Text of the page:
What lies behind the laws of nature?

     In his post Phantom arrivals, William James Tychonievich writes about the phenomenon of people experiencing other people or objects arriving at their house some time before they actually arrive.  Read that post before reading what follows to get the full context.  

    What I find interesting is that the phenomenon described in this post is that they seem to happen spontaneously.  No one is trying to make them happen; they just occur.  And also, while strange, they are not dramatic, but concern everyday events, such as ordering a book or a battery.  In some places, they even seem to be quite frequent; Tychonievich quotes the following from a book by Rupert Sheldrake: 

    "This hearning of sounds in advance is well known in northern Scandinavia, as I discussed in Dogs That Know When Their Owners Are Coming Home. In Norway there is even a special name for the phenomenon, vardøger, which literally means 'warning soul.'  Typically, someone at home hears a person walking or driving up to the house, coming in, and hanging up his coat.  Yet nobody is there.  Some ten to thirty minutes later the person really arrives to similar sounds.  People get used to it.  Housewives put the kettle on as the vardøger arrives, knowing their husbands will arrive soon.

    Professor Georg Hygen, of Oslo University, investigated dozens of recent cases, and published an entire book on this subject.  He concluded that the phenomonon is not so much a pre-echo of what will happen in the future, but is related to a person's intentions.  For one thing, the sounds are not always identical to those heard in advance.  A person might be heard going up to the bedroom, whereas when he arrives he goes into the kitchen.  Moreover, the vardøger phenomenon can still occur when a person does not in fact arrive, having changed his mind."

    The line "people get used to it", particularly caught my attention.  Here we have an event that, while still paranormal, happens often enough that it becomes familiar. 

    I find the theory of telepathy in the second paragraph fairly convincing, but there may also be other things going on as well.  The vardøger could be precognitive if one believes (as I do) that the future can be partially forseen, but is not entirely predetermined.  I believe it is more like hearing someone's plans for the next day, rather than looking ahead in a book to what is already there.  So, the precognition is not an exact copy of the events that subsequently occur, but an indication of an intention.  And it may be that telepathy and precognition are also related on some level.  

    Another possibility, relates to the philosophical idea that when angels are present in a particular location, unless they take on a body, they are not present in the same sense as human beings are because they are not physical.  An angel's presence is more analogous to focusing one's mind on a location than being there physically.  A similar thing could be said of ghosts.  Based on reading and thinking about the matter, I believe that there are probably multiple kinds of ghosts: one might be a kind of energy that is sometimes left behind after death, another might be a projection from the thoughts or emotions of a person, and the last would be the soul of the individual detached from the body.  And the last kind could be present in a non-physical way related to the soul of the person thinking about or remembering some location.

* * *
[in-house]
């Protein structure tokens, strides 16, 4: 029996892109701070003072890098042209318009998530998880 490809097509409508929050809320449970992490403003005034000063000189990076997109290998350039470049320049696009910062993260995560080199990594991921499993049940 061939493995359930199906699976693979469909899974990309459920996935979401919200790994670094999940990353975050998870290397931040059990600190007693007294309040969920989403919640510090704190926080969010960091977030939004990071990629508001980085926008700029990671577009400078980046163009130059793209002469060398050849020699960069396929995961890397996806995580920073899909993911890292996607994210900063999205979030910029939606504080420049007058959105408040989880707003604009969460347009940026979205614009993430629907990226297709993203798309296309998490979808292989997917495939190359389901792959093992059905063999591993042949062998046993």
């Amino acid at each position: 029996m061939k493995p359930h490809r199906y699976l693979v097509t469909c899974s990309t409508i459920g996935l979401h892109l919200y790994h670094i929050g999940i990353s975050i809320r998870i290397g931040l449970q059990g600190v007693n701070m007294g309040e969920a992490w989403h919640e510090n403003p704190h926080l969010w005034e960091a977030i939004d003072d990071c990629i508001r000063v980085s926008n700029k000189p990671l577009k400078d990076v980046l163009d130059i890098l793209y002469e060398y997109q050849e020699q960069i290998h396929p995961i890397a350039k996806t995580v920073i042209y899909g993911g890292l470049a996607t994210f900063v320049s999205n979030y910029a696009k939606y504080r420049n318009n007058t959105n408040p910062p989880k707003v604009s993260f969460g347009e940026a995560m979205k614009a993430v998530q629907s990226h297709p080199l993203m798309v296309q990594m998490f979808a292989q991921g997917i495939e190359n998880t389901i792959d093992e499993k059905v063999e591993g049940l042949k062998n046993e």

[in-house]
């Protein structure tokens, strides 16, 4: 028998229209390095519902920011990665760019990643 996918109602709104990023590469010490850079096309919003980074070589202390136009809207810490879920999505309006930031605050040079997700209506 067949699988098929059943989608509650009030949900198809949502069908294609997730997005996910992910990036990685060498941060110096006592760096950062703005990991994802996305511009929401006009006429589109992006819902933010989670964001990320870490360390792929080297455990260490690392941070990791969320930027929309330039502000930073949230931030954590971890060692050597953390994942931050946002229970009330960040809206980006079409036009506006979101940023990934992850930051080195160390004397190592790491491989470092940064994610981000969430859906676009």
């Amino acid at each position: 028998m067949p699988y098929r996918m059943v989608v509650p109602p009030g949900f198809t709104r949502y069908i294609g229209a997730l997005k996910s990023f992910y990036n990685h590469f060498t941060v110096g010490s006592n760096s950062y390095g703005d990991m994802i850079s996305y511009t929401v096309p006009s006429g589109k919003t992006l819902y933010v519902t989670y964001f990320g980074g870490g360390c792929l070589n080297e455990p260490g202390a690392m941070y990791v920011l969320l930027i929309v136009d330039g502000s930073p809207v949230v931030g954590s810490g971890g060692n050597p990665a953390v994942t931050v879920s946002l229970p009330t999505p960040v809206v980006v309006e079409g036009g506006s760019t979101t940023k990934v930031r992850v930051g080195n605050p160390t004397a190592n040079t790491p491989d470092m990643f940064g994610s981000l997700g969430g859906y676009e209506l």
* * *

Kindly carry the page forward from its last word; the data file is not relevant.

Thus, the vardøger could be, in addition to telepathy, that the person traveling to a location is present there in some non-physical sense while they are thinking about returning home and focusing on the location.  

    In some ways paranormal events of this kind seem similar to rainbows, magnetism, or static electricity.  In the past these were probably thought of by some people are curios, interesting events that happened occasionally.  But now we know that there were glimpses of a broader understanding of nature.  Likewise, I believe that the vardøger and related phenomena provide glimses of laws that underlie the physical laws of nature but are themselves non-physical - more like mental.  Though I do not think they are the deepest level or that they are truly spiritual.  (William Wildblood has written some about this level of reality on his blog, referring to it as the psychic plane).

    I use the word laws because I think that these mental laws are regularities, that they are chaotic.  But, they are not regular in a sense that would make them easy to predict, i.e., they are not mechanical.  Also, I do not believe there will ever be a science of these laws, both because they are non-mechanical and difficult to discern and because fallen human beings are prohbited from fully understanding these matters for their own good and the good of others.  


  1. Good stuff. I also regard this as some kind of 'telepathic' phenomenon.